There were some truly organic experiences with locals who either helped us with our car or with finding our way. I’ll never forget that. Overall it was the greatest adventure I have ever been on.
What do your family and friends think of your miles & points hobby?Melissa: They used to think that they would someday have to bail me out of jail! Now that they have a better understanding of this hobby and have taken advantage of the benefits themselves, they’re very much on board. Mike: My immediate family members didn’t really pay any attention to my miles and points obsession. However, after a few years of seeing how I travel, my dad and my cousins took notice and embraced the idea!
Is there any tool or trick which you’ve found especially useful in this hobby?Melissa: If you really want to fly on a certain airline, plane, or class of service, find the award space first and build a trip around it. There will always be something new to see, wherever you end up. You might be pleasantly surprised! Mike: There’s no particular trick or tool, but what I found extremely helpful is networking with other folks in the hobby. If a mistake fare or deal comes around, I’d rather get numerous emails from friends about it than not get any notification and miss out.
What was the least expected way you’ve earned miles or points?Melissa: There are often IT ‘glitches’ when companies or airlines merge, join alliances, or update websites. I’ve been the beneficiary of several points credits and mistake rates when someone neglected to perform adequate pre-launch testing. Mike: Rewards Network.
I never really paid attention to it, until some folks told me how to get elite status and earn 5 points per dollar spent. Once I figured this out, I started to divert our office pizza orders to pizza shops that participated in dining programs.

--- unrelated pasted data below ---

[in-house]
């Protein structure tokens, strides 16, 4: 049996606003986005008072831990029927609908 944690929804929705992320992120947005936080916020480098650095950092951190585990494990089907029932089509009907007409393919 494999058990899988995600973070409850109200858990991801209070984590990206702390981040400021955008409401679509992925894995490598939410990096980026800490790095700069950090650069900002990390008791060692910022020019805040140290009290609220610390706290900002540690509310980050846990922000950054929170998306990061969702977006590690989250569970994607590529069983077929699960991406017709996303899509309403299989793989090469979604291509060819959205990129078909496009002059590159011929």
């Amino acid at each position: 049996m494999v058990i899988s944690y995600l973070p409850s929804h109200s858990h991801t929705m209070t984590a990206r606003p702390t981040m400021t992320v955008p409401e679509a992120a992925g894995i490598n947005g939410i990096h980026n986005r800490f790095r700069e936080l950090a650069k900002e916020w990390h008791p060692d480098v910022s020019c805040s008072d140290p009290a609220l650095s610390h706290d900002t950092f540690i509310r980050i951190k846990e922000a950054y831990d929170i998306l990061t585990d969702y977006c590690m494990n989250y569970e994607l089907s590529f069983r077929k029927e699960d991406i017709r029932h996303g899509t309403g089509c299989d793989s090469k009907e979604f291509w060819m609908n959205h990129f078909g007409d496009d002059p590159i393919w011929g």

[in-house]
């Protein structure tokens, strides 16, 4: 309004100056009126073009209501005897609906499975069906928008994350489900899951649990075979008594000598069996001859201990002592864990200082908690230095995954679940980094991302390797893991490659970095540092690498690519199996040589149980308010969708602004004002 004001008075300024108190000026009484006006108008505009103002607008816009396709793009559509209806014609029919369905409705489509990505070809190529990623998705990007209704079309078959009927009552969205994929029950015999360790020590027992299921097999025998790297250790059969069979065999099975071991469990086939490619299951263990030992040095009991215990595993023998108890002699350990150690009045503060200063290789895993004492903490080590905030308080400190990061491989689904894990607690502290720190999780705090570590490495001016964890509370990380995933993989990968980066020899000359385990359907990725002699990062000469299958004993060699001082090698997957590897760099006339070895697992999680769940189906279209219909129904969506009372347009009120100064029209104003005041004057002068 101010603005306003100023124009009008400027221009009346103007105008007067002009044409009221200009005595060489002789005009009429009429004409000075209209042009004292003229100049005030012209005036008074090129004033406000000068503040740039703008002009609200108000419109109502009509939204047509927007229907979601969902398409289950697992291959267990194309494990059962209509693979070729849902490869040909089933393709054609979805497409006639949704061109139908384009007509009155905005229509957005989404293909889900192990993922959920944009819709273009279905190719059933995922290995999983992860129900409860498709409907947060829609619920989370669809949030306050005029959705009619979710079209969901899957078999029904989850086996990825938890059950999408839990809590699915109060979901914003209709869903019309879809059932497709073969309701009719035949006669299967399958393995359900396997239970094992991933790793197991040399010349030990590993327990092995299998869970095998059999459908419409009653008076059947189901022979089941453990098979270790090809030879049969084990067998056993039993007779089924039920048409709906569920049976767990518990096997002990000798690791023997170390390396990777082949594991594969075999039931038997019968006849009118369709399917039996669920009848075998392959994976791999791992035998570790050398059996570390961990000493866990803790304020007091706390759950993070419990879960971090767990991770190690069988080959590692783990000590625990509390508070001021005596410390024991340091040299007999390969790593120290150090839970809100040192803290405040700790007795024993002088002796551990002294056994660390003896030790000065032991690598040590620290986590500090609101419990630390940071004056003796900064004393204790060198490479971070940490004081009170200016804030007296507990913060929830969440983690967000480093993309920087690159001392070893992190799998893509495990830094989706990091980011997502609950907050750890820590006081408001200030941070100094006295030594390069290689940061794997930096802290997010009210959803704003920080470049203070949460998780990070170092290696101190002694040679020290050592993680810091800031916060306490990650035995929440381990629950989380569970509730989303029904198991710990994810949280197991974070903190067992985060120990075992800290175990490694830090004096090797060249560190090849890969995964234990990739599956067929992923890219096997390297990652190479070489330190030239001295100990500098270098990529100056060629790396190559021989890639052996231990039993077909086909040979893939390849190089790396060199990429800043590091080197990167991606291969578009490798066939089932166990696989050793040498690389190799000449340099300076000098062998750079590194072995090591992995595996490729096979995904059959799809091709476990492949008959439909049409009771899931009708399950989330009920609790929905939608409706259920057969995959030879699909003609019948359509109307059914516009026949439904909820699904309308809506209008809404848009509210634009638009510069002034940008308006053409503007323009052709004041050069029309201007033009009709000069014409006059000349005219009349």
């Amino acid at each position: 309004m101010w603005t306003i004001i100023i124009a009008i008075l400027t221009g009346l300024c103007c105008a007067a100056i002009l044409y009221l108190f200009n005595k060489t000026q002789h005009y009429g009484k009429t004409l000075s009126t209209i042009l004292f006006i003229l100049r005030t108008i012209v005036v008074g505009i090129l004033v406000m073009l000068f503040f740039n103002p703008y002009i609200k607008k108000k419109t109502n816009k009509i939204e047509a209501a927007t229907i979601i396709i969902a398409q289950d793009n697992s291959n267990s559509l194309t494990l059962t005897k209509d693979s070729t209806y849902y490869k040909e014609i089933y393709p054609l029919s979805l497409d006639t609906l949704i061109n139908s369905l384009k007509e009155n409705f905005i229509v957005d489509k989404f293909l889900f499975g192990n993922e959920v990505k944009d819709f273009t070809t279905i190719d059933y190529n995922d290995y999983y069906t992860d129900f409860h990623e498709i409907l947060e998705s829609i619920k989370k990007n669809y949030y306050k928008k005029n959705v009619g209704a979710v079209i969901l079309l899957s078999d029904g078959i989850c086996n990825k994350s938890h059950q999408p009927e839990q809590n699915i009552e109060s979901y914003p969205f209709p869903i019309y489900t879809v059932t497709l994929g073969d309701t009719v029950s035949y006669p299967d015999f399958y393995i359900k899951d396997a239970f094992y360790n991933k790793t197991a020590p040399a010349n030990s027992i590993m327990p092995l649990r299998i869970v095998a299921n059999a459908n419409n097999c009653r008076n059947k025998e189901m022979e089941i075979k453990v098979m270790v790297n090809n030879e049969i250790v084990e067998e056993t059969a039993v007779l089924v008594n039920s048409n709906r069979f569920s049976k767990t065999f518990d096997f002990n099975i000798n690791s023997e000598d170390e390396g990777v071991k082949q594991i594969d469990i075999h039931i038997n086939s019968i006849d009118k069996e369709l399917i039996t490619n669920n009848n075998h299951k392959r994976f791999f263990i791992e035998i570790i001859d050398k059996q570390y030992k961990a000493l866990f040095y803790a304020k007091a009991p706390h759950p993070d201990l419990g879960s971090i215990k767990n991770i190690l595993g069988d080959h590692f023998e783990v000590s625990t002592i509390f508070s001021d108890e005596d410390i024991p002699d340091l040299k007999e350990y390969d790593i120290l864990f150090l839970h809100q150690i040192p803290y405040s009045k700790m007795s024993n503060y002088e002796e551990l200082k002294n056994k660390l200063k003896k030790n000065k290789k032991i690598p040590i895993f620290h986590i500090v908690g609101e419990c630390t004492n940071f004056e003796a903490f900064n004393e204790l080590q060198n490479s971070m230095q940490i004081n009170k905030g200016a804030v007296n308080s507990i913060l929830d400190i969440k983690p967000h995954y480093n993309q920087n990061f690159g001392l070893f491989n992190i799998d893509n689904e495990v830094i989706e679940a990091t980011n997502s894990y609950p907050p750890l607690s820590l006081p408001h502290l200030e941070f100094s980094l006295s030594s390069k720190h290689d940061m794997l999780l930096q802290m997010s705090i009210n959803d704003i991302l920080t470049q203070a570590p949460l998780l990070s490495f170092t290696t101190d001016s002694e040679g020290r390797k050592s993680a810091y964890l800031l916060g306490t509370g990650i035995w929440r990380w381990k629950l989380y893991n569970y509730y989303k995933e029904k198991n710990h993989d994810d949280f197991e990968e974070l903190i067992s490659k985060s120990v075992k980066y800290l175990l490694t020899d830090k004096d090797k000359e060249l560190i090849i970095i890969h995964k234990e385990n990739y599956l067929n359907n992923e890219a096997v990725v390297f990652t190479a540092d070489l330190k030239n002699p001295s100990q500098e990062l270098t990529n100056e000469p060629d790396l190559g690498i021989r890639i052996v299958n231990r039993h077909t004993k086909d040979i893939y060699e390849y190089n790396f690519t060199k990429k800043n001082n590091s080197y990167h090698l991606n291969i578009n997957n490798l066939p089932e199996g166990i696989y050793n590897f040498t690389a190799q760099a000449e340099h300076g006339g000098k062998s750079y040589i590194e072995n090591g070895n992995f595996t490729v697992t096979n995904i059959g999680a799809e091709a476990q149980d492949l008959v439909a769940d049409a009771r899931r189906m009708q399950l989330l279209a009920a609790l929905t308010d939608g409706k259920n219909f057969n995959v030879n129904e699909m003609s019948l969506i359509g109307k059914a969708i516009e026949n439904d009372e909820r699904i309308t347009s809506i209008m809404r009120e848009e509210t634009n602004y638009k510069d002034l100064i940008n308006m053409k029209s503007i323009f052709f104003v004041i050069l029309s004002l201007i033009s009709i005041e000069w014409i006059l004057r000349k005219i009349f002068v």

We would order $500 worth of pizza every month or every other month. I collected the cash and charged it to my credit card. I was double dipping, earning miles from the credit card and through Rewards Network.
Also, there were certain award flights where I ended up earning miles.
What do you now know about collecting miles and points which you wish you knew when you started out?Melissa: There are way too many to list here! In reality, you’ll make yourself crazy contemplating all the “ones that got away.” I instead try to focus on how lucky I am to have gotten in when and on what I did. This hobby has surely made the last 2 years of my life the most memorable ever. Mike: I wish I knew about the value of each mile and point when I first started. The number of miles isn’t as important as the value of each mile.
What would your readers be surprised to know about you?Melissa: My 80-year-old dad is terrified of flying and until very recently, had never been in a plane. I am terrified of heights. Mike: I have a ritual of touching the outside of the plane before boarding any flight. Also, when I’m seated in Business or First Class, I have a habit of wiping down my seat and video controls with the hot towel they serve.
I’m not a germaphobe, but I think it’s disgusting that people eat hot nuts with the same hand that touches the video controls.
Any parting words?Melissa: Even though the hobby is constantly in flux, there are new tricks and opportunities popping up all the time. But if you don’t have the tools to stay organized and keep track of everything, your losses could quickly outweigh any benefit. Missing a payment or having to pay interest on a credit card balance will quickly eat away at any travel benefits you might have gained. Mike: Use your miles! Don’t let them expire or devalue. It’s much more desirable to look at pictures from a trip than a black and white frequent flyer balance.
Visiting the Lufthansa maintenance facility, I saw there’s a lot that goes on behind the scenes to ensure an aircraft is properly maintained and operating safely. Most folks get carried away with having lie-flat seats and PJs, but in reality the perfect flight is a safe flight.
In the end, most folks don’t care how you got there. They’re more interested in the destination and that you arrived safely.Melissa & Mike – Thanks for sharing your thoughts on having Big Travel with Small Money!
If you’d like to be considered for our interview series, please send me a note!